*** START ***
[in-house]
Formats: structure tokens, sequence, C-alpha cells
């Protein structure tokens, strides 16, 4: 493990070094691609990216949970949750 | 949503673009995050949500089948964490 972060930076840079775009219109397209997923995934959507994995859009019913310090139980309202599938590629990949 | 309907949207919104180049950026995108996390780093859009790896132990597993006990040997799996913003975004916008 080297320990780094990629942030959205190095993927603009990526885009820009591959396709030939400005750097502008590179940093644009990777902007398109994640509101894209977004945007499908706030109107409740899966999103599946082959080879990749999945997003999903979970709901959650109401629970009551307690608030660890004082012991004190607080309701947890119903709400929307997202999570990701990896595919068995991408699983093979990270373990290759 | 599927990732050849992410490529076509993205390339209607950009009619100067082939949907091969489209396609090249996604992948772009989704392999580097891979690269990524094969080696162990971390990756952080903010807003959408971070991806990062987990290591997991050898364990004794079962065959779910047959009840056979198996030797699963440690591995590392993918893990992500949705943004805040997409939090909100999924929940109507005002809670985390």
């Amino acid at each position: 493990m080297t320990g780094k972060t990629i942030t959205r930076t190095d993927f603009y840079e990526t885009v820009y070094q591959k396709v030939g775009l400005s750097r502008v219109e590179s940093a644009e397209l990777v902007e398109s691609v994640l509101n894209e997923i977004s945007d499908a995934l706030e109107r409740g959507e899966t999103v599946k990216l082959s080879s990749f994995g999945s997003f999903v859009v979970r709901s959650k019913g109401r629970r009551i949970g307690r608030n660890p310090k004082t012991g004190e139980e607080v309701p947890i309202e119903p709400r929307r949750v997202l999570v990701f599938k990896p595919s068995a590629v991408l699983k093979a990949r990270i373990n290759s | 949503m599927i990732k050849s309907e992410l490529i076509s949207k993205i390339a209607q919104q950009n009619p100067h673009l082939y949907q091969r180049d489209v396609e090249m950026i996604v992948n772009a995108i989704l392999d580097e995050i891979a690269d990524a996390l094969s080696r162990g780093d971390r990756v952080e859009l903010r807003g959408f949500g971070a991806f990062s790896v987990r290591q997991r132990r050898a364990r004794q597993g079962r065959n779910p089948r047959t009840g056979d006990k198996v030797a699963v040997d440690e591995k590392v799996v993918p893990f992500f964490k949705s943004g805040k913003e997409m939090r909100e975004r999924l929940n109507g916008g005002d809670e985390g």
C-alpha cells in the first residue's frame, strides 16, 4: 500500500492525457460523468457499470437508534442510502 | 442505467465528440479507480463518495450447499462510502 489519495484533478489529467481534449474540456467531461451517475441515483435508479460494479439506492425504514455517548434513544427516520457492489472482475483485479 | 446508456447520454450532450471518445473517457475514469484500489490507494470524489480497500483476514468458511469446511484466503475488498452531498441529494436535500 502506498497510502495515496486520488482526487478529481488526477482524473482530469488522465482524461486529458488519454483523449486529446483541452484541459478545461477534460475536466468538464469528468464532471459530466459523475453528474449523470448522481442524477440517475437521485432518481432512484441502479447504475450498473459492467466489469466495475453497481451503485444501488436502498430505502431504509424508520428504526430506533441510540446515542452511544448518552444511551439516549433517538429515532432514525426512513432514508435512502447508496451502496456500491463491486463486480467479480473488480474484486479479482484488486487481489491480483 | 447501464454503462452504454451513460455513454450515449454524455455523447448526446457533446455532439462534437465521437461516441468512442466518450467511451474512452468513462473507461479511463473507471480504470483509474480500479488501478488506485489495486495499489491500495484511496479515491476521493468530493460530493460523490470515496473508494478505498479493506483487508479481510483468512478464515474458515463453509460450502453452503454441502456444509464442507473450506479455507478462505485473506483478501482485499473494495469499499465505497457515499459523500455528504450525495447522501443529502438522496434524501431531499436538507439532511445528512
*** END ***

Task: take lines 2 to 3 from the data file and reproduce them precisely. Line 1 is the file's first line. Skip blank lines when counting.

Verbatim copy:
Formats: structure tokens, sequence, C-alpha cells
């Protein structure tokens, strides 16, 4: 493990070094691609990216949970949750 | 949503673009995050949500089948964490 972060930076840079775009219109397209997923995934959507994995859009019913310090139980309202599938590629990949 | 309907949207919104180049950026995108996390780093859009790896132990597993006990040997799996913003975004916008 080297320990780094990629942030959205190095993927603009990526885009820009591959396709030939400005750097502008590179940093644009990777902007398109994640509101894209977004945007499908706030109107409740899966999103599946082959080879990749999945997003999903979970709901959650109401629970009551307690608030660890004082012991004190607080309701947890119903709400929307997202999570990701990896595919068995991408699983093979990270373990290759 | 599927990732050849992410490529076509993205390339209607950009009619100067082939949907091969489209396609090249996604992948772009989704392999580097891979690269990524094969080696162990971390990756952080903010807003959408971070991806990062987990290591997991050898364990004794079962065959779910047959009840056979198996030797699963440690591995590392993918893990992500949705943004805040997409939090909100999924929940109507005002809670985390």